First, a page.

The late Seventies and the Eighties looked like the demise of Keynesianism. The phenomenon of stagflation, triggered by the oil crisis, invalidated the Keynesian toolkit of politics. All of a sudden, the supply side was rediscovered. Economists learned to use both their eyes again, as Paul Samuelson famously remarked: “The Lord gave us two eyes to watch both demand and supply.” Keynes himself used to be a little blind in his supply eye. Politicians now began to accept that the corporate world needed to be treated as more than a simple cash cow for the Treasury.
But one thing remained relatively constant — the role attributed to government, and the deep conviction present in politics that government can reasonably and effectively direct the course of the economy without doing any harm. The growth of government slowed down in the Eighties, but the trend turned around again quite rapidly. Keynes’s personal belief in government as being able and entitled to steer the course of events seems to be everywhere nowadays. Government is full of “men of system”, as the Enlightenment philosopher Adam Smith called them. Let me quote a passage from Smith’s Theory of Moral Sentiments:
The man of system . . . seems to imagine that he can arrange the different members of a great society with as much ease as the hand arranges the different pieces upon a chess-board. He does not consider that the pieces upon the chess-board have no other principle of motion besides that which the hand impresses upon them; but that, in the great chess-board of human society, every single piece has a principle of motion of its own, altogether different from that which the legislature might chuse to impress upon it.
Keynes’s legacy in economics is an enlarged vision, taking uncertainty and disequilibrium seriously, and his legacy in politics is self-confidence, or self-conceit. He was not a hero, a master, a saviour-but a fascinating, intriguing, brilliant and witty man. He was born into a Cambridge family that had originally come from Normandy and belonged to the well-educated and wealthy bourgeoisie. His father, John Neville Keynes, was a well-known figure, who taught logic and political economy at Cambridge, published several books and was well connected in the intelligentsia of the time. Alfred Marshall, who was the first to establish economics as an academic discipline in its own right, was a close friend. Maynard Keynes’s mother Florence Ada was active in the movement for social reform and became the first woman mayor of Cambridge. Keynes had two younger siblings, a brother and a sister. He was a brilliant student at Eton, then went on to study mathematics and classical philology at King’s College, Cambridge, with which he would remain affiliated all his life.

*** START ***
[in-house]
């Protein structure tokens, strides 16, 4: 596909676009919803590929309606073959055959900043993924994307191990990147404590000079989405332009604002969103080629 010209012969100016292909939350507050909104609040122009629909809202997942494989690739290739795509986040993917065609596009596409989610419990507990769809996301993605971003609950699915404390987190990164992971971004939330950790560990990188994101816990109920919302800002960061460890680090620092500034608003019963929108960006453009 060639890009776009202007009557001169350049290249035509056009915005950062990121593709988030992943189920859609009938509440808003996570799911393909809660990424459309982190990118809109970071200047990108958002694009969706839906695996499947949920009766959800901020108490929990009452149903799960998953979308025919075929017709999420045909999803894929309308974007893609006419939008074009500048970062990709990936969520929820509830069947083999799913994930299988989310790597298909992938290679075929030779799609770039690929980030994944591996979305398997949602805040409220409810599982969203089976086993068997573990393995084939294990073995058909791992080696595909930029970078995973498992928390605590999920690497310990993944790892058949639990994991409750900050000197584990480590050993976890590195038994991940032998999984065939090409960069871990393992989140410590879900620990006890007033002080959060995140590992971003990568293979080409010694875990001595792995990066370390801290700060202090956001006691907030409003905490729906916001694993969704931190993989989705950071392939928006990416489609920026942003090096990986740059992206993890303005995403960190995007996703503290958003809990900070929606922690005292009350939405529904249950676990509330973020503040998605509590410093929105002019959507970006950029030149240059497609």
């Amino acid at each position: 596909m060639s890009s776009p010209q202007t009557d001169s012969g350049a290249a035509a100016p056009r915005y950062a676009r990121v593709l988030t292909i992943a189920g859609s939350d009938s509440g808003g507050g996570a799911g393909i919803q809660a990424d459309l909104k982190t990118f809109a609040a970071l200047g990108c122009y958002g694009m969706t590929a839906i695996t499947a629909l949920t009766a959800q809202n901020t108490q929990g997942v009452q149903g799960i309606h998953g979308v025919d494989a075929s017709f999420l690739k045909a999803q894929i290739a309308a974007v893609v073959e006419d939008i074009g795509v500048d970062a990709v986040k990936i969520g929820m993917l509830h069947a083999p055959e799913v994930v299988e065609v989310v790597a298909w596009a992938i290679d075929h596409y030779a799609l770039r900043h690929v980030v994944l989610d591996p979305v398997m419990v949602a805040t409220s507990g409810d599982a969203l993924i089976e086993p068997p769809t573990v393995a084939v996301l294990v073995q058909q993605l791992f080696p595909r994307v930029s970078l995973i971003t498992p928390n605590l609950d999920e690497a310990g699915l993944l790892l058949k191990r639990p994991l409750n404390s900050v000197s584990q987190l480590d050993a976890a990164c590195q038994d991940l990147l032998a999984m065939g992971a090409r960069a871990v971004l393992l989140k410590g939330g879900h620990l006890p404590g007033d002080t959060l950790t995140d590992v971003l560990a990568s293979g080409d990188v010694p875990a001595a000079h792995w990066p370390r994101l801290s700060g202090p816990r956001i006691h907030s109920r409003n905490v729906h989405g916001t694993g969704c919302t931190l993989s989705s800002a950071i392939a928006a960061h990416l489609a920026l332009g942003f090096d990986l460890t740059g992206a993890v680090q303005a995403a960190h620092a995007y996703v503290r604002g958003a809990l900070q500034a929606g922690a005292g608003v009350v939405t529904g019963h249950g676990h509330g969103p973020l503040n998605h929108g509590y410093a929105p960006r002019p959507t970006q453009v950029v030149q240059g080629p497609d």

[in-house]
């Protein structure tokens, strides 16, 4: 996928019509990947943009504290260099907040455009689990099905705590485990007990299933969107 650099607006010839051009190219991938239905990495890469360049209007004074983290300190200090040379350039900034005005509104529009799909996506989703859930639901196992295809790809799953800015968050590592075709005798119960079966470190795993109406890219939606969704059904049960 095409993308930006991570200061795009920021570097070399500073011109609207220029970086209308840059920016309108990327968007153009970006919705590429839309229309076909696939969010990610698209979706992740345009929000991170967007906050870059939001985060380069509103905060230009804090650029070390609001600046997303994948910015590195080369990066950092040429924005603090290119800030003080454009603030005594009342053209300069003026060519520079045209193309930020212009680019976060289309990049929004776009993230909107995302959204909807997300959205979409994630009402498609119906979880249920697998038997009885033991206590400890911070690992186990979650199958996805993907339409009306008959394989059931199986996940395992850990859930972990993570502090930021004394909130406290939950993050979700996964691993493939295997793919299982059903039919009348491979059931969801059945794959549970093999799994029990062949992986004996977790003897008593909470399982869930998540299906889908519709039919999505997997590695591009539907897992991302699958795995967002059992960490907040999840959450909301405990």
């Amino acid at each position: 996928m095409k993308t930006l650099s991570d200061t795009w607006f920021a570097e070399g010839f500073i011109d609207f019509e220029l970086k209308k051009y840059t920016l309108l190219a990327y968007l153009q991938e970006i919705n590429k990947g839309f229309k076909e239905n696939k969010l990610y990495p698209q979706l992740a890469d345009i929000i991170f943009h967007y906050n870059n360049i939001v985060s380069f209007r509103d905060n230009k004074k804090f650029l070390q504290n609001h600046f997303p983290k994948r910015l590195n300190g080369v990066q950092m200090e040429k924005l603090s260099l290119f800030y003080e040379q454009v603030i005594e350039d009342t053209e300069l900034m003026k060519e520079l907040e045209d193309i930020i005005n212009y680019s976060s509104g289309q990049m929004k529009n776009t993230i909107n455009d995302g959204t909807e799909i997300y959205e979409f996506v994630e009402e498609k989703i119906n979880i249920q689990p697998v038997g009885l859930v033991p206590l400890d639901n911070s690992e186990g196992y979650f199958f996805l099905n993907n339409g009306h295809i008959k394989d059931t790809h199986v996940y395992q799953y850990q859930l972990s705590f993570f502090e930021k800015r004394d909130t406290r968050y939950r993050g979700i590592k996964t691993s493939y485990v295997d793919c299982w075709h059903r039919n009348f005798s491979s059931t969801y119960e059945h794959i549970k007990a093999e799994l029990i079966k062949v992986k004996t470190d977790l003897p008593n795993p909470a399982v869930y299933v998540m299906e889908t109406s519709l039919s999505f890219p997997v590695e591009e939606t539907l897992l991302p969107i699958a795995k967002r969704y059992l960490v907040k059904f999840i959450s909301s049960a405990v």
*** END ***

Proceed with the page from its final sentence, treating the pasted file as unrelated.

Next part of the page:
Studying in Cambridge never meant just going to lectures, seminars and supervisions but participating in a host of events, ranging from concerts to debates. Keynes was admitted to the secretive Apostles, a club that was under the sway of the philosopher G.E. Moore. He had close ties with the cultural and literary world and later became a member of the Bloomsbury group, who had soaked up from Moore the belief that “one’s prime objects in life were love, the creation and enjoyment of aesthetic experience and the pursuit of knowledge”. Bloomsbury reacted against the conservative habits, traditions and conventions of the Victorian era and claimed nothing less than cultural superiority. In a 1938 essay looking back at his life, entitled “My early beliefs”, Keynes bluntly calls this attitude “immoralism” and recognises that its total rejection of traditional morality probably went too far; it wasn’t even faithful to Moore’s example. But Keynes was still frivolous enough to admit that it was now too late to change him.
At the end of his studies in 1904, he went on taking classes in Cambridge, especially in philosophy. He also tried out economics but didn’t like it. In the end, he decided to leave academia and applied for a government job. He was appointed to the India Office in 1906. However, he quickly grew so bored in the civil service that he began work on a PhD thesis on probability. This is the context in which he became aware of the difference between risk and uncertainty, between unknown future events that can be given numbered probabilities and those that cannot. Keynes used his dissertation to apply, unsuccessfully, for a fellowship at King’s. In the end, Alfred Marshall offered him a post as a lecturer in economics, funded out of his and John Neville Keynes’s own pockets. Luckily for Keynes, in those days economics wasn’t yet fully established at Cambridge, otherwise this act of nepotism wouldn’t have been possible. It was also hazardous: at this stage Keynes knew very little about economics.